Fig. 2. Panels (a) and (b): numerical results for the field intensity in the taiji microresonator with light incident from the left and right, respectively. The geometrical dimensions are in μm. The frequency is resonant with the ring and the bus waveguide is critically coupled. The color plot shows the electric field amplitude in V/m. It is noteworthy that only light incident from the right excites the S waveguide. This highlights the non-symmetrical behavior of light reflection. Panels (c) and (d): transmitted (blue dots) and reflected intensity as a function of the incident wavelength for light incident from the left (black dots) and from the right (green dots). The red lines display the fitting results employing the analytical model.
Fig. 3.
Fig. 3. Panels (a) and (b) show the optical micrograph and the SEM image of the top and the cross-section view of a taiji microresonator, respectively. Panel (c): sketch of the experimental setup.
Fig. 4.
Fig. 4. Experimental spectra of the (a) transmitted and (b), (c) reflected intensities as a function of the incident wavelength. The blue lines show the experimental measurements while the red lines display the fitting results employing the analytical model. The bottom panels show the zoom of the transmitted (Zoom 1) and reflected (Zoom 2, 3) intensities for the resonance highlighted by the vertical dashed lines.
Fig. 5.
Fig. 5. Intensity as a function of the wavelength computed with the Eqs. (7) and (8) using the parameters of Table 1 (Appendix B) at the resonant wavelengths (λi). Precisely, the red squares are the transmitted intensity, the upward light blue triangles are the reflected intensity for light incident from right and the downward blue triangles are the reflected intensity for light incident from left. The light blue and blue dashed lines denote the average of the resonant values for the |rR(λi)|2 and the |rL(λi)|2, respectively.
Fig. 6.
Fig. 6. Map of the fields within the device, used to calculate the scattering matrix elements when light enters from the left. Labels Em, with m=1,,6, represent complex amplitudes of the guided fields propagating in the device. Labels Ee1 and Ee2 indicate the modes that are radiated into the cladding. ti and κi, where i=1,2,3, are the transmission and coupling amplitudes at the different beamsplitting regions.
Fig. 7.
Fig. 7. Map of the fields within the device, used to calculate the scattering matrix elements when light enters from the right. Again Em, with m integers, are complex amplitudes of guided-mode fields, while Ee1 and Ee2 indicate the amplitudes of the modes that are radiated into the cladding. ti and κi, where i=1,2,3, are the transmission and coupling amplitudes at the different beamsplitting regions.
Fig. 8.
Fig. 8. Results of the simulation of the ring-bus waveguide coupling region of the taiji. Plotted curves represent the power transmission to either the bus waveguide or the ring, as a function of their mutual separation. The inset shows the distribution of electric field amplitude in the system in V/m, for a chosen distance of 335 nm. Geometrical dimensions are in μm.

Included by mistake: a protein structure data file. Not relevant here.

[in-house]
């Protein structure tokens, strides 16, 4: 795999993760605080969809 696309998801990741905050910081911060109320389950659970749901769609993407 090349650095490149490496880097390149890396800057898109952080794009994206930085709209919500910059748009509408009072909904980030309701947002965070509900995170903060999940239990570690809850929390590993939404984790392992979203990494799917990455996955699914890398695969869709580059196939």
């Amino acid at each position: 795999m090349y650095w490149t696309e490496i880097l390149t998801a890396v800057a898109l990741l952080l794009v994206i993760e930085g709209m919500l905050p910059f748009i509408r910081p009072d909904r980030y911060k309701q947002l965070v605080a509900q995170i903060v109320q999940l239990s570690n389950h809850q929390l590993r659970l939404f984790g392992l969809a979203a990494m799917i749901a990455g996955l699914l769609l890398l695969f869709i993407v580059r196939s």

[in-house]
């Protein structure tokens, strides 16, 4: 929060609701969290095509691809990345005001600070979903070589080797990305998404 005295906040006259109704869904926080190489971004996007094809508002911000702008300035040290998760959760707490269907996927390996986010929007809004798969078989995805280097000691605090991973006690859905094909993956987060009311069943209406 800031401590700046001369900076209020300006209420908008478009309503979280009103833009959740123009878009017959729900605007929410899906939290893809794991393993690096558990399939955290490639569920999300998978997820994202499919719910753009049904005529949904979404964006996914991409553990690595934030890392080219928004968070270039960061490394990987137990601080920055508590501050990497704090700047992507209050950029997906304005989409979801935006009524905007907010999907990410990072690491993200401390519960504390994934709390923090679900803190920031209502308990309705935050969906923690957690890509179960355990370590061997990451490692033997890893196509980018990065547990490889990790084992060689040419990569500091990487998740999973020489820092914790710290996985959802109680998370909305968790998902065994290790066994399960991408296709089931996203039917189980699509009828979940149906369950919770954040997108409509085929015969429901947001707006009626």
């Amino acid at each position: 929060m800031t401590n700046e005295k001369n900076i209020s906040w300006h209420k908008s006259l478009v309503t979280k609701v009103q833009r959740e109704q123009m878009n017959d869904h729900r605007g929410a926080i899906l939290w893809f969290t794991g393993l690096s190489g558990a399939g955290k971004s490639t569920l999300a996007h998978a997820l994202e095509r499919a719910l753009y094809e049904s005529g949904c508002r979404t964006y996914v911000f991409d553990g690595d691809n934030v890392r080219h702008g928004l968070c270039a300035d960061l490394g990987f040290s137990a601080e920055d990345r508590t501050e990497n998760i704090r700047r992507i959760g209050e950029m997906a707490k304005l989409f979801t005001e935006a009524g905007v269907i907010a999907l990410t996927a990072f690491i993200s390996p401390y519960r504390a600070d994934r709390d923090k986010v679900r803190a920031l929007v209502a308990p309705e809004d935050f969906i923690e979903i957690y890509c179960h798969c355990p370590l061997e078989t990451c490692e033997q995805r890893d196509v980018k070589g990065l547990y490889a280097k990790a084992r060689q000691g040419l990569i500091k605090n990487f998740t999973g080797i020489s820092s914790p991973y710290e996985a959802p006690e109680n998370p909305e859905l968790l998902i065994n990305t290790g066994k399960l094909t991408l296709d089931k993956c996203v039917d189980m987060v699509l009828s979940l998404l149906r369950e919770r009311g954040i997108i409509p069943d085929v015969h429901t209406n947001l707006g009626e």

Fig. 9.
Fig. 9. Results of the simulation of the ring-S-shaped waveguide coupling region of the taiji. Plotted curves represent the power transmission to either the ring or the S-shaped branch, as a function of their mutual separation. The inset shows the distribution of electric field amplitude in the system in V/m, for a chosen distance of 289 nm. Geometrical dimensions are in μm.

Tables (1)

Tables Icon

Table 1. Parameters Used in the Fitting Process of the Experimental Data Shown in Fig. 4

Equations (22)

Equations on this page are rendered with MathJax. Learn more.

(EinLEoutL)=M(EoutREinR),
MFR=1τR(1ρRρR1)MFL=1τL(1ρLρL1),
MPj=(eiθj00eiθj),
Mtaiji=(A1A2A3A4)=(1t1t2t3eiγpt1t2t3eiγp2κ12κ2κ3t3eiγ(z2+2z3+z4)(1t1t2t3eiγp)(t1t2t3eiγp)0t1t2t3eiγp1t1t2t3eiγp),
(EoutLEoutR)=S(EinLEinR).
Staiji=(rtaijiLttaijiRttaijiLrtaijiR)=(0t1t2t3eiγp1t1t2t3eiγpt1t2t3eiγp1t1t2t3eiγp2κ12κ2κ3t3eiγ(z2+2z3+z4)(1t1t2t3eiγp)2),
t=τRτLA1eiΘ+ρRρLA4eiΘ++ρRA2eiΘρLA3eiΘ,
rL=ρRA4eiΘ+ρLA1eiΘ+ρRρLA2eiΘ+A3eiΘA1eiΘ+ρRρLA4eiΘ++ρRA2eiΘρLA3eiΘ,
rR=ρRA1eiΘ+ρLA4eiΘ++A2eiΘρLρRA3eiΘA1eiΘ+ρRρLA4eiΘ++ρRA2eiΘρLA3eiΘ.
EoutR=t1EinL+iκ1E6,Ee1=iκ2E2,Ee2=iκ3E4,E1=iκ1EinL+t1E6,E2=eiγz1E1,E3=t2E2,E4=eiγz2E3,E5=t3E4,E6=eiγz3E5.
EoutREinL=ttaijiL=t1κ12t2t3eiγp1t1t2t3eiγp=t1t2t3eiγp1t1t2t3eiγp.
E1EinL=iκ11t1t2t3eiγp,
ttaijiL=t1+iκ1t2t3eiγpE1EinL.
Ee1LEin=κ1κ2eiγz11t1t2t3eiγp=iκ2eiγz1E1Ein,
Ee2LEin=κ1t2κ3eiγ(z1+z2)1t1t2t3eiγp=iκ3t2eiγ(z1+z2)E1Ein.
EoutL=t1EinR+iκ1E15,EoutR=iκ1E2,Ee1=t2E14+iκ2E12,Ee2=t3E8+iκ3E6,E1=iκ1EinR+t1E15,E2=eiγz3E4,E3=eiγz3E1,E4=iκ3E8+t3E6,E5=t3E3,E6=eiγz2E10,E7=iκ3E3,E8=eiγz4E13,E9=eiγz2E5,E10=iκ2E14+t2E12,E11=t2E9,E12=eiγz1E16,E13=iκ2E9,E14=eiγz4E7,E15=eiγz1E11,E16=t1E2.
EoutLEinR=ttaijiR=t1κ12t2t3eiγp1t1t2t3eiγp=t1t2t3eiγp1t1t2t3eiγp,EoutREinR=rtaijiR=2κ12κ2κ3t3eiγ(z2+2z3+z4)(1t1t2t3eiγp)2.
E2EinR=2iκ1κ2κ3t3eiγ(z2+2z3+z4)(1t1t2t3eiγp)2,
EoutREinR=iκ1E2EinR.
Ee1REin=κ1κ3t2eiγ(z3+z4)1t1t2t3eiγp+2κ1κ22κ3t1t3eiγ(z1+z2+2z3+z4)(1t1t2t3eiγp)2=iκ3t2eiγ(z3+z4)E1Ein+iκ2t1eiγz3E2Ein,
Ee2REin=κ1κ2(t32κ32)eiγ(z2+z3+z4)1t1t2t3eiγp2iκ1κ2κ32t1t2t3eiγ(z1+2z2+2z3+z4)(1t1t2t3eiγp)2=iκ2(t32κ32)eiγ(z2+z3+z4)E1Ein+κ3t1t2eiγ(z1+z2)E2Ein,
Mtaiji=1ttaijiL(1rtaijiRrtaijiLdet[S]).